How Will The State Pension Changes Affect You?
Please note this blog post was published over 12 months ago and so may not include the most up-to-date information, for example where regulation around investing has changed.
It was announced last Wednesday that the rise in the state pension age is being brought forward to between 2037 and 2039. The original plan had been 2044. The rise in the age to 68 is designed to fit the likelihood that life expectancy will continue to rise.
David Gauke, the Secretary of State for Work and Pensions, said, “As life expectancy continues to rise and the number of people in receipt of state pension increases, we need to ensure that we have a fair and sustainable system that is reflective of modern life and protected for future generations.”
Here’s how the changes could affect you…
-The change will most impact those born between 6 April 1970 and 5 April 1978. If you are between the ages of 39 and 47, which is six million men and women, you will have to wait a year longer to receive your state pension.
-Everyone under the age of 47 will have to work until they are 68 to receive the state pension.
-If you were born on or before 5 April 1970, you won’t see a change to your current state pension age.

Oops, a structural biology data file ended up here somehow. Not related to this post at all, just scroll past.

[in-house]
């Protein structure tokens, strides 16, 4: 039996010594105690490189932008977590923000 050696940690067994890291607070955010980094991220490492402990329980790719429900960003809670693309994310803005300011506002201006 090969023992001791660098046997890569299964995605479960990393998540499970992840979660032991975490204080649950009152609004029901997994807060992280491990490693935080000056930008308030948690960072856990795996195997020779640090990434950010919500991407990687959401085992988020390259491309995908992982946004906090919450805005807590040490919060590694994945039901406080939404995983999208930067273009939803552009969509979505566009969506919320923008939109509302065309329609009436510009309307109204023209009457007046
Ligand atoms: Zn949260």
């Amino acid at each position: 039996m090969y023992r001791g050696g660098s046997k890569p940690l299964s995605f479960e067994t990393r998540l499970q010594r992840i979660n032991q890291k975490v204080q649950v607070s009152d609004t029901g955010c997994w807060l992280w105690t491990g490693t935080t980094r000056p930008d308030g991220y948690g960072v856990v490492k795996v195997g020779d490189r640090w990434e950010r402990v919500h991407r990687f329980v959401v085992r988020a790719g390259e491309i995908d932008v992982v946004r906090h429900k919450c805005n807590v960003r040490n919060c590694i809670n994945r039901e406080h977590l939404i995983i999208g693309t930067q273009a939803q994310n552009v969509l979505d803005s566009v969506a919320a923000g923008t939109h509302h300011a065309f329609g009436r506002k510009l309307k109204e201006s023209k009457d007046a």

-If you were born after 6 April 1978, nothing has changed, the state pension age was already due to rise to 68.
-On the plus side with this change, the government says the move will save the taxpayer £74 billion by 2045/46. Instead of 6.5% of GDP being spent on the state pension in 2039/40, the figure will be reduced to 6.1%.
-You can check your state pension age and find further information at the government’s website.
-You may want to think about a personal pension or investment to ensure that your retirement is as comfortable as you’d like it to be. With True Potential Investor you can set a goal and track it. Learn more at tpinvestor.com
With investing, your capital is at risk. Investments can fluctuate in value and you may get back less than you invest.